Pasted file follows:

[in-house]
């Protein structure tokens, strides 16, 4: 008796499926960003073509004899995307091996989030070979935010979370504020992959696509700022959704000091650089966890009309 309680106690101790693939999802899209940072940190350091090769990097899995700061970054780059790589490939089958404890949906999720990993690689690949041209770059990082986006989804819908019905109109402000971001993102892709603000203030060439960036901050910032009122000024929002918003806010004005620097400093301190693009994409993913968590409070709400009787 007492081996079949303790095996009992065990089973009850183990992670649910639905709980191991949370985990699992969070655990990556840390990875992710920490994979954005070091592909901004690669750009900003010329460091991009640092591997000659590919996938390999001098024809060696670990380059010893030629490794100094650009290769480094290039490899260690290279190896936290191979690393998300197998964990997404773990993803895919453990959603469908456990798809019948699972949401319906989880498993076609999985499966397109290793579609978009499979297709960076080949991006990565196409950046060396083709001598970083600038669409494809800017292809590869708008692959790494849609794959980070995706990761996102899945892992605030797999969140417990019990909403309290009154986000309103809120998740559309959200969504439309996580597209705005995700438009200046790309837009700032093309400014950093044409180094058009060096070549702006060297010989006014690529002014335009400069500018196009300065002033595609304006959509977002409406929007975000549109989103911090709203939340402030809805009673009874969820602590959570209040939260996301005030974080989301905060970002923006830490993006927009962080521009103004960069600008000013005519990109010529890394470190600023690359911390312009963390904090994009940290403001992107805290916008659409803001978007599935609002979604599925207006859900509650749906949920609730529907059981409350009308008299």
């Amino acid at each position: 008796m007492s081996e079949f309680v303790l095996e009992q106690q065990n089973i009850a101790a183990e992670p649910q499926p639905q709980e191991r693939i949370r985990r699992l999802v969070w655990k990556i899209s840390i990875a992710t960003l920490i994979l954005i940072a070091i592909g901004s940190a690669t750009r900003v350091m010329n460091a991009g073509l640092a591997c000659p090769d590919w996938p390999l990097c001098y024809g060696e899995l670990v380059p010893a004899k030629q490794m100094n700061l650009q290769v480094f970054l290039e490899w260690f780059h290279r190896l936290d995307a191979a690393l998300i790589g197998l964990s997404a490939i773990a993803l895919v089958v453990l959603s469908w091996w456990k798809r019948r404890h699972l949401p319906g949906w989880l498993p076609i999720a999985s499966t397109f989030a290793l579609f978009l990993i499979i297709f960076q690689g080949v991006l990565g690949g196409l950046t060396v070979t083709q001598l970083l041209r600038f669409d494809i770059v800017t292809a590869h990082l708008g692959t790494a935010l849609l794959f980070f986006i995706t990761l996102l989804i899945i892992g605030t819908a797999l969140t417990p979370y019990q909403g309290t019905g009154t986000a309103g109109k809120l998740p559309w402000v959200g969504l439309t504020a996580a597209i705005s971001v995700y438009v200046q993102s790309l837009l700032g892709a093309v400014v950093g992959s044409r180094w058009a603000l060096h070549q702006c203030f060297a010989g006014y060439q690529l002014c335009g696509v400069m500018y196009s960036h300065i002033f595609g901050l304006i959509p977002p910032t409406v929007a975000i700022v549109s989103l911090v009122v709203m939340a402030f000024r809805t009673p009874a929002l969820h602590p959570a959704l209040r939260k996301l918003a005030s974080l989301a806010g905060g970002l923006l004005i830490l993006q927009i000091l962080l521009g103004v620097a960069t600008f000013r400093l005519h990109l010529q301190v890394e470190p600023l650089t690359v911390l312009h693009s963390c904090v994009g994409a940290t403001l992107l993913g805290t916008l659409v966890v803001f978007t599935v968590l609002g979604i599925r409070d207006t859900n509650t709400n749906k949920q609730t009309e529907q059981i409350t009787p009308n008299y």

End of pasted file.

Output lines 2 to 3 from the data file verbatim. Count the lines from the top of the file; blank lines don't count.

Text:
């Protein structure tokens, strides 16, 4: 008796499926960003073509004899995307091996989030070979935010979370504020992959696509700022959704000091650089966890009309 309680106690101790693939999802899209940072940190350091090769990097899995700061970054780059790589490939089958404890949906999720990993690689690949041209770059990082986006989804819908019905109109402000971001993102892709603000203030060439960036901050910032009122000024929002918003806010004005620097400093301190693009994409993913968590409070709400009787 007492081996079949303790095996009992065990089973009850183990992670649910639905709980191991949370985990699992969070655990990556840390990875992710920490994979954005070091592909901004690669750009900003010329460091991009640092591997000659590919996938390999001098024809060696670990380059010893030629490794100094650009290769480094290039490899260690290279190896936290191979690393998300197998964990997404773990993803895919453990959603469908456990798809019948699972949401319906989880498993076609999985499966397109290793579609978009499979297709960076080949991006990565196409950046060396083709001598970083600038669409494809800017292809590869708008692959790494849609794959980070995706990761996102899945892992605030797999969140417990019990909403309290009154986000309103809120998740559309959200969504439309996580597209705005995700438009200046790309837009700032093309400014950093044409180094058009060096070549702006060297010989006014690529002014335009400069500018196009300065002033595609304006959509977002409406929007975000549109989103911090709203939340402030809805009673009874969820602590959570209040939260996301005030974080989301905060970002923006830490993006927009962080521009103004960069600008000013005519990109010529890394470190600023690359911390312009963390904090994009940290403001992107805290916008659409803001978007599935609002979604599925207006859900509650749906949920609730529907059981409350009308008299």
């Amino acid at each position: 008796m007492s081996e079949f309680v303790l095996e009992q106690q065990n089973i009850a101790a183990e992670p649910q499926p639905q709980e191991r693939i949370r985990r699992l999802v969070w655990k990556i899209s840390i990875a992710t960003l920490i994979l954005i940072a070091i592909g901004s940190a690669t750009r900003v350091m010329n460091a991009g073509l640092a591997c000659p090769d590919w996938p390999l990097c001098y024809g060696e899995l670990v380059p010893a004899k030629q490794m100094n700061l650009q290769v480094f970054l290039e490899w260690f780059h290279r190896l936290d995307a191979a690393l998300i790589g197998l964990s997404a490939i773990a993803l895919v089958v453990l959603s469908w091996w456990k798809r019948r404890h699972l949401p319906g949906w989880l498993p076609i999720a999985s499966t397109f989030a290793l579609f978009l990993i499979i297709f960076q690689g080949v991006l990565g690949g196409l950046t060396v070979t083709q001598l970083l041209r600038f669409d494809i770059v800017t292809a590869h990082l708008g692959t790494a935010l849609l794959f980070f986006i995706t990761l996102l989804i899945i892992g605030t819908a797999l969140t417990p979370y019990q909403g309290t019905g009154t986000a309103g109109k809120l998740p559309w402000v959200g969504l439309t504020a996580a597209i705005s971001v995700y438009v200046q993102s790309l837009l700032g892709a093309v400014v950093g992959s044409r180094w058009a603000l060096h070549q702006c203030f060297a010989g006014y060439q690529l002014c335009g696509v400069m500018y196009s960036h300065i002033f595609g901050l304006i959509p977002p910032t409406v929007a975000i700022v549109s989103l911090v009122v709203m939340a402030f000024r809805t009673p009874a929002l969820h602590p959570a959704l209040r939260k996301l918003a005030s974080l989301a806010g905060g970002l923006l004005i830490l993006q927009i000091l962080l521009g103004v620097a960069t600008f000013r400093l005519h990109l010529q301190v890394e470190p600023l650089t690359v911390l312009h693009s963390c904090v994009g994409a940290t403001l992107l993913g805290t916008l659409v966890v803001f978007t599935v968590l609002g979604i599925r409070d207006t859900n509650t709400n749906k949920q609730t009309e529907q059981i409350t009787p009308n008299y």